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Many of my students dread conjugating verbs. They dread it even more when the verbs are irregular and have the same meaning!!  The verbs ser and estar both mean "to be", so what is the difference between the two?? Ser is used to describe things that are permanent or often unchangeable.  For example, Yo soy de Estados Unidos.(I am from the United States).  The form of ser used in the sentence is soy.  You can not change where you are from. Ser is also used to describe characteristics, professions, religions and nationalities.       Estar is used to describe things that are temporary. For example, Yo estoy en Florida para las vacaciones(I am in Florida for vacation). I am vacationing in Florida, but I am not from there.  There is a little rhyme that is printed in the textbook, Realidades, which helps you remember when to use the verb, estar.  The rhyme goes, For how you... read more

How many times have I heard this: "I'm too old to learn Spanish." Or, "Only kids' brains can absorb new languages." While I would like to just say "phooey!" and leave it at that, I've come to see that adults who say such things are in one of two groups: Traumatized Former Language Students, or Victims of Ageism.   There's a problem with language education in America: we don't do it. Why is it that the average person from any African national speaks four or five languages, with no language lab, little money at the local school, and no fancy computer apps? Because the people around them speak multiple languages: It's part of the culture. But also, sadly, it's because of a history of colonialism and the predominance of English in the world. French, Urdu, English, Patois. These folks switch between numerous linguistic codes with utter facility from an early age. It's a natural part of their culture. People in Africa (and Europe) expect multilingualism... read more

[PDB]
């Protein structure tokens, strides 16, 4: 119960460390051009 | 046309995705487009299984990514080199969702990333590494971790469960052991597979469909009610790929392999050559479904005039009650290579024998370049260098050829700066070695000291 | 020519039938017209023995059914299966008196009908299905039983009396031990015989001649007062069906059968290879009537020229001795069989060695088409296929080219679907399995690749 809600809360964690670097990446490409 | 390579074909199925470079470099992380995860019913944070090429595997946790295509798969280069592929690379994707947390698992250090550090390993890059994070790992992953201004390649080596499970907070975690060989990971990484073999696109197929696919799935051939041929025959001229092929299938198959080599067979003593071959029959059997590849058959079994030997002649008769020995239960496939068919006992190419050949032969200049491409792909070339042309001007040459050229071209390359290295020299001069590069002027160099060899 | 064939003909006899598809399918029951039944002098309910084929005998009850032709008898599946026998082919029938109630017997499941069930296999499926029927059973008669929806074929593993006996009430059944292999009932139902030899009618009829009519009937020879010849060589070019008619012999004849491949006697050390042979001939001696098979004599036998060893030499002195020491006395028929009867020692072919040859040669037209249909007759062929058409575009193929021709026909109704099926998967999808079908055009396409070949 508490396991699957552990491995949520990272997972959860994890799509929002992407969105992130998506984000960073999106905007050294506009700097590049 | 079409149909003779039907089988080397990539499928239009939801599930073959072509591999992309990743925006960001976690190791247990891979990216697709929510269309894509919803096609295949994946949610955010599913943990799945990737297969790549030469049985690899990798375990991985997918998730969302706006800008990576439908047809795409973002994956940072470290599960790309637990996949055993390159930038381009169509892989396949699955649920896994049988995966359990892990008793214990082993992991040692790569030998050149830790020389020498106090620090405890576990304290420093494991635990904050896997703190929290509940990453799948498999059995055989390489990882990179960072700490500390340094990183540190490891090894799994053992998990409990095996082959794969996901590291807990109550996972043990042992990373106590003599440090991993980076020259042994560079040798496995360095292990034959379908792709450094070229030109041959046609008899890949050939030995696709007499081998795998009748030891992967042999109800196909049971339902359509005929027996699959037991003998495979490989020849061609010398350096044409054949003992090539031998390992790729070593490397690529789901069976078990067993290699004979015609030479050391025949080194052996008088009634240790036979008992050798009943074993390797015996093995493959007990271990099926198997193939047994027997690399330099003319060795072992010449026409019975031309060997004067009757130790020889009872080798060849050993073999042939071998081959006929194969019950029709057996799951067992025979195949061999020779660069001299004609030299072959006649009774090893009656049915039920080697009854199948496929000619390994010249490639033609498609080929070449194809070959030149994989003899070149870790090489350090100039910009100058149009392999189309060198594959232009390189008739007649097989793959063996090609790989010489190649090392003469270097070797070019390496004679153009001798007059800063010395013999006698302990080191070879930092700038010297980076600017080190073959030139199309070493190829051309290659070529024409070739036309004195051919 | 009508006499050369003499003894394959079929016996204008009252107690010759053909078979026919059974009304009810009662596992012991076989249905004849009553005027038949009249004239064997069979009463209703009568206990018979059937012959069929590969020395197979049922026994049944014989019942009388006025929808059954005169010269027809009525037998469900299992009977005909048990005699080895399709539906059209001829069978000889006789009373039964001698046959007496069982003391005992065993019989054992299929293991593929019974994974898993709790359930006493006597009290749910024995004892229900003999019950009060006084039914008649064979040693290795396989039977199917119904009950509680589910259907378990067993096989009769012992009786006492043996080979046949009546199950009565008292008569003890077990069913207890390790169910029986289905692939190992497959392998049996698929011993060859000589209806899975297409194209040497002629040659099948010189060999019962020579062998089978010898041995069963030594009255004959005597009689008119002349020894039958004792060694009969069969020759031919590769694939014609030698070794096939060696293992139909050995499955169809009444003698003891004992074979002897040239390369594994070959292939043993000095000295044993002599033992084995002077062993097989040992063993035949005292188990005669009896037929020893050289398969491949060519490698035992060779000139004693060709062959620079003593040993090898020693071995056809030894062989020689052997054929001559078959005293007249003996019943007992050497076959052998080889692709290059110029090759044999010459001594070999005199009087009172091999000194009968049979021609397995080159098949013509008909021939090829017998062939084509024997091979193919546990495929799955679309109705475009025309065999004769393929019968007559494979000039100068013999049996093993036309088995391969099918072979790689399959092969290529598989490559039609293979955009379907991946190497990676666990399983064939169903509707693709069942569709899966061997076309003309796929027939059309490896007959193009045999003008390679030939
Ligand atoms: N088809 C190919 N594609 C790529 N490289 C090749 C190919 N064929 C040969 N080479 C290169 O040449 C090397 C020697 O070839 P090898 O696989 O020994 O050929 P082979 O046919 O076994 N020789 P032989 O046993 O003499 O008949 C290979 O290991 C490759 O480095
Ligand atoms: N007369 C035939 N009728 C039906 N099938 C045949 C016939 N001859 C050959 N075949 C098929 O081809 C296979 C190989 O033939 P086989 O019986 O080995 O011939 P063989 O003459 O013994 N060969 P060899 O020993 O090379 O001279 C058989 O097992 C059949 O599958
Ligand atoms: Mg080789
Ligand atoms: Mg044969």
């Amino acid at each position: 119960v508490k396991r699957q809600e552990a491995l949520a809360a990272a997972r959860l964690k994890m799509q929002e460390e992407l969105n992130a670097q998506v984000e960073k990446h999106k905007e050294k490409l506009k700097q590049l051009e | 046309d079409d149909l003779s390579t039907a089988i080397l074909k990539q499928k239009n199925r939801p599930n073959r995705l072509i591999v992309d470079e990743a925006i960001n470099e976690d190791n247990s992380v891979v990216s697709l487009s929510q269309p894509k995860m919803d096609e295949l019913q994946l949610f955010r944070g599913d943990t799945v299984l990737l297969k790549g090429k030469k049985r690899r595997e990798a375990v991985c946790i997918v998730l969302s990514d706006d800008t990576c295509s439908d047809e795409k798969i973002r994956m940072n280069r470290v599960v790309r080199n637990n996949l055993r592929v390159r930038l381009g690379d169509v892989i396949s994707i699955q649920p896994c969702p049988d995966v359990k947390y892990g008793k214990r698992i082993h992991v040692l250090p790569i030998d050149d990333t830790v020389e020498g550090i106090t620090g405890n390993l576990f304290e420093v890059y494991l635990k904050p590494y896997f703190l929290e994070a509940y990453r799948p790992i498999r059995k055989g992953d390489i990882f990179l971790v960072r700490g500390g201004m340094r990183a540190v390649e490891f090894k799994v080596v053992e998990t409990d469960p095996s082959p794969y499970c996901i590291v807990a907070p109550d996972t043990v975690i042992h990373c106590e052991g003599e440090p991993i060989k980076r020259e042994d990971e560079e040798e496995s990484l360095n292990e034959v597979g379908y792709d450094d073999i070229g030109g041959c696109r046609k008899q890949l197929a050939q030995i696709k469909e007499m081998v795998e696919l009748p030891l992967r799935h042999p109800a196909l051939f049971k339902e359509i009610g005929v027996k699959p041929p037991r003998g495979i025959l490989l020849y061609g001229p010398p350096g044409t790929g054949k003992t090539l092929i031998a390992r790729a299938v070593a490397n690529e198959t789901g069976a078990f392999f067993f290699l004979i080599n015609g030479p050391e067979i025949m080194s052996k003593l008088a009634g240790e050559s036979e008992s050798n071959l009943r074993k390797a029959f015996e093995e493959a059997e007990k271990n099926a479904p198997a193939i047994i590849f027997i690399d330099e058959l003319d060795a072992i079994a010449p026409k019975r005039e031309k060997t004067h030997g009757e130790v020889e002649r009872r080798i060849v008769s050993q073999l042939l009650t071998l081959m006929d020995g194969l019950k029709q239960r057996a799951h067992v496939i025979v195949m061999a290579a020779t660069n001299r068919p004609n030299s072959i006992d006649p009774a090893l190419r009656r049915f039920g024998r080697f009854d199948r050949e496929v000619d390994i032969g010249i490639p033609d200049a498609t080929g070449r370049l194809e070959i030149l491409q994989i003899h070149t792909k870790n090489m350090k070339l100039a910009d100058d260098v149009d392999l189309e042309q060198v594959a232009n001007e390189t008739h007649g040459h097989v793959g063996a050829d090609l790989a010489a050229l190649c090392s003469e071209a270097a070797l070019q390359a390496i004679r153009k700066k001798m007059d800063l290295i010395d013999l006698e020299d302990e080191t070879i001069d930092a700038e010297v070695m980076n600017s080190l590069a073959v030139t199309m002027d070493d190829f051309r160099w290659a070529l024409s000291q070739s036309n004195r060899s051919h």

I discovered my passion for the Spanish language on a church trip to the Dominican Republic ten years ago while serving a group of amazing people there. At the time I was a junior at Western Michigan University and was majoring in Creative Writing. I had only taken a few years of Spanish in high school and was very shaky with speaking. However, something amazing happened while I was there! I found myself being able to communicate and slowly understand. A little boy named Jorge was sitting with my friend and I one night and slowly repeating  "estrella" when it suddenly clicked. I have little Jorge to thank for igniting that passion in me. I went on to double major in Spanish and Creative Writing, then continue to get my Master's degree in Spanish literature. Through the years I have lived in Santander, Spain; Queretaro, Mexico, and finally Barcelona, Spain for the past five years. My husband (who is Spanish) and I just moved back to Michigan and are starting a new... read more